University of Illinois Professor John Kindt has studied this issue exhaustively, and says that “every video [slot] gambling machine takes $60,000 out of the consumer economy.” Kindt asserts that “for every dollar of revenue generated by gambling, taxpayers must pay at least $3 in increased criminal justice costs, social welfare expenses, high regulatory costs, and increased infrastructure expenditures “
Legalized gambling in Illinois and across this nation is contributing to our fiscal problems. Kindt argues that “gambling is a catalyst for economic downturn.”
I do not need to tell you how pornography and obscenity has saturated the culture in recent decades. It is almost impossible to avoid being visually assaulted by pornography’s sinister message. Billboards, magazine covers, mall displays, television, the Internet and even the lyrics of popular music proclaim and glamorize elicit sex.
What is the link between pornography and our tax dollars? Pornography contributes greatly to the high number of sex crimes we see today. Dr. Mary Anne Layden specializes in the treatment of victims and perpetrators of sexual violence and sexual addiction. She has testified before the U.S. Congress on five occasions on the topic of sexual violence, the sexual exploitation industry and the media. A few years ago, she made this telling statement:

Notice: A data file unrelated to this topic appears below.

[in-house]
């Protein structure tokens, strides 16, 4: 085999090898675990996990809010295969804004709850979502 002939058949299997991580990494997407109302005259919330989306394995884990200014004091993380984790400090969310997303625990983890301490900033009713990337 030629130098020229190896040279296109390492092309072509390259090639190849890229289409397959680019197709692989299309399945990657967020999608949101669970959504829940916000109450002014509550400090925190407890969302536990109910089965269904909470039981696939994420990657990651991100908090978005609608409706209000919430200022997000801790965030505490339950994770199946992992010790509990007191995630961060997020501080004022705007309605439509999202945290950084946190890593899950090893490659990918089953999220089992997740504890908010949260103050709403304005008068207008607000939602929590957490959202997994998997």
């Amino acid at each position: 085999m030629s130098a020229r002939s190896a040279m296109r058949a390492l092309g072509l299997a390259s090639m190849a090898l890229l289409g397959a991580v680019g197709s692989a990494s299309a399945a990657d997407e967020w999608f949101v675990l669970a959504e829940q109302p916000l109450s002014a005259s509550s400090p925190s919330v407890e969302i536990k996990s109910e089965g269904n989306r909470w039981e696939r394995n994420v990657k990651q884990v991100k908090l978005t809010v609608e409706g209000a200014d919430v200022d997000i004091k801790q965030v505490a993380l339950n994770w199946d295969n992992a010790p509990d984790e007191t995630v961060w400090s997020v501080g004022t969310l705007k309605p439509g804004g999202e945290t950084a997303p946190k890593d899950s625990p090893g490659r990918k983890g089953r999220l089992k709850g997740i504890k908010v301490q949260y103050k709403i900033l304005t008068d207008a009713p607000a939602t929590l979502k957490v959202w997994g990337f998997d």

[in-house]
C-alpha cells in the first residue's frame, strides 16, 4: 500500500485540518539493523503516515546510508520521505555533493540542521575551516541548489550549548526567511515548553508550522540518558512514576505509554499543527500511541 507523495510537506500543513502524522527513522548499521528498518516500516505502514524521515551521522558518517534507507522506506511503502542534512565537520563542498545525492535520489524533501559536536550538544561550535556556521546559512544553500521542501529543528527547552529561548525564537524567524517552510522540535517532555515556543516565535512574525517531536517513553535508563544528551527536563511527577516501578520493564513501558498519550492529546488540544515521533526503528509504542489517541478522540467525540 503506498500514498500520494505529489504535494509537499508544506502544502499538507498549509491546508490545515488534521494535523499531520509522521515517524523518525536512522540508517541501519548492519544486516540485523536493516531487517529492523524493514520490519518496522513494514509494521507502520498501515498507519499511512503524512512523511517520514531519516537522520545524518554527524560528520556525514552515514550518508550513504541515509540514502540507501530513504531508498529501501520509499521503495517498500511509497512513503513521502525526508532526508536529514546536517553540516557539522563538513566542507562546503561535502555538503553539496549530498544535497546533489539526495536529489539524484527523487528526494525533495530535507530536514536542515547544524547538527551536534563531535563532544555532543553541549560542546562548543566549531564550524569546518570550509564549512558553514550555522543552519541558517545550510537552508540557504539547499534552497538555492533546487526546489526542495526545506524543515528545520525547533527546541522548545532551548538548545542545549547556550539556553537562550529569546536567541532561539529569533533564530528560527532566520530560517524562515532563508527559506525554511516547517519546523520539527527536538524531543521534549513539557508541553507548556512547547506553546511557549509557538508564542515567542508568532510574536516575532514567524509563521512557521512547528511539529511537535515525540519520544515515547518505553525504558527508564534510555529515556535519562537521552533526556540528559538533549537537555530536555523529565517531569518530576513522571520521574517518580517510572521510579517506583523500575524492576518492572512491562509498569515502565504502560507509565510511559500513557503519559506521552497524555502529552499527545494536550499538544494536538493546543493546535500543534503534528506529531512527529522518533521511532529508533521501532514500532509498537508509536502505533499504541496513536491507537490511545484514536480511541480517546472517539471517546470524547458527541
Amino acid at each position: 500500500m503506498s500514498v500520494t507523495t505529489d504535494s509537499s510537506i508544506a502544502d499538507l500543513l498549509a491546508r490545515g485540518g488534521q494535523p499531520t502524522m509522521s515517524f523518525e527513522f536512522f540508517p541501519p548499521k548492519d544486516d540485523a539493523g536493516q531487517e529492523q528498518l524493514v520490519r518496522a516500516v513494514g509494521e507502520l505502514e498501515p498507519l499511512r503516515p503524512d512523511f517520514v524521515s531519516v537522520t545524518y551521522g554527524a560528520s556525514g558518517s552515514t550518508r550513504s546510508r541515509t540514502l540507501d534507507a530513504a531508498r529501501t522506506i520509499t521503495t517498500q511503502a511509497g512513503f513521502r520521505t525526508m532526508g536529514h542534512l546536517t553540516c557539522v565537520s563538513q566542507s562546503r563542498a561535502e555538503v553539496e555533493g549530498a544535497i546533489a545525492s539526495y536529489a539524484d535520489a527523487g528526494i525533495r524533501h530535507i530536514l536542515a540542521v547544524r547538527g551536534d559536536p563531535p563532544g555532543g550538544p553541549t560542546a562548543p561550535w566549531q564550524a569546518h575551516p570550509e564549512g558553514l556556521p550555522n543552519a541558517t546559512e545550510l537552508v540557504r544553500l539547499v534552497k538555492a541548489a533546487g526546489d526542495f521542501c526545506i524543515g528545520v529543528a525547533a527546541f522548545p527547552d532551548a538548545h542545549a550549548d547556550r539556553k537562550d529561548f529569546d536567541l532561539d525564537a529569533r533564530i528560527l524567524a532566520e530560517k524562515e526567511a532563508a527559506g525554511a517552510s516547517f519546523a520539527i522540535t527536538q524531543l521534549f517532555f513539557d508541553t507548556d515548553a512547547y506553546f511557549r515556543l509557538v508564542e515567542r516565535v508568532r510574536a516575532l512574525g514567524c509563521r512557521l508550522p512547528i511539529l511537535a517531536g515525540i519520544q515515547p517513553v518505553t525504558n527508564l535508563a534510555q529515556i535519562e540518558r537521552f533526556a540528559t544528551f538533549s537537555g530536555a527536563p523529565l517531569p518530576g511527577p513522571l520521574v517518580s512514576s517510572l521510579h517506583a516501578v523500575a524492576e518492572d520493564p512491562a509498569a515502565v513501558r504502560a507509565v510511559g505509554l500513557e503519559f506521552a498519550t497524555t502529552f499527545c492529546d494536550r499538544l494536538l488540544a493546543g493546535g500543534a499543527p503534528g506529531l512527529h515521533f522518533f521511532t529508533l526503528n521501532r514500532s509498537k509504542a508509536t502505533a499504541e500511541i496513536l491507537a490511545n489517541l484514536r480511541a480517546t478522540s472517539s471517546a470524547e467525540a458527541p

I began my work as a psychotherapist working with individuals who had been raped, who had experienced incest and sexual violence of all sorts, but I came to realize that after 10 years of working with these individuals, that there were certain things that were clear to me. One is that in the first 10 years I noted – now, I’m not a fast learner, but I noted that there was not one case of sexual violence that didn’t involve pornography. Now, you don’t have to be a rocket scientist to say something is going on here, because there was no other common factor in all the cases that I was treating. This one stands out. [Emphasis added.]
Her expertise and experience seem to back up the AP’s analysis:
Experts say certain trends emerge among the cases of children charged with sex crimes against other children….42 percent have been exposed to hardcore pornography, the Office of Juvenile Justice and Delinquency Prevention, an arm of the U.S. Department of Justice, said in a 2001 report.
There is a growing body of research which suggests that the habitual use of pornography — especially Internet pornography — can damage people of all ages and both sexes, negatively impacting their relationships, productivity, happiness and their ability to function in society. These are among the social costs of pornography, according to The Witherspoon Institute at Princeton, New Jersey.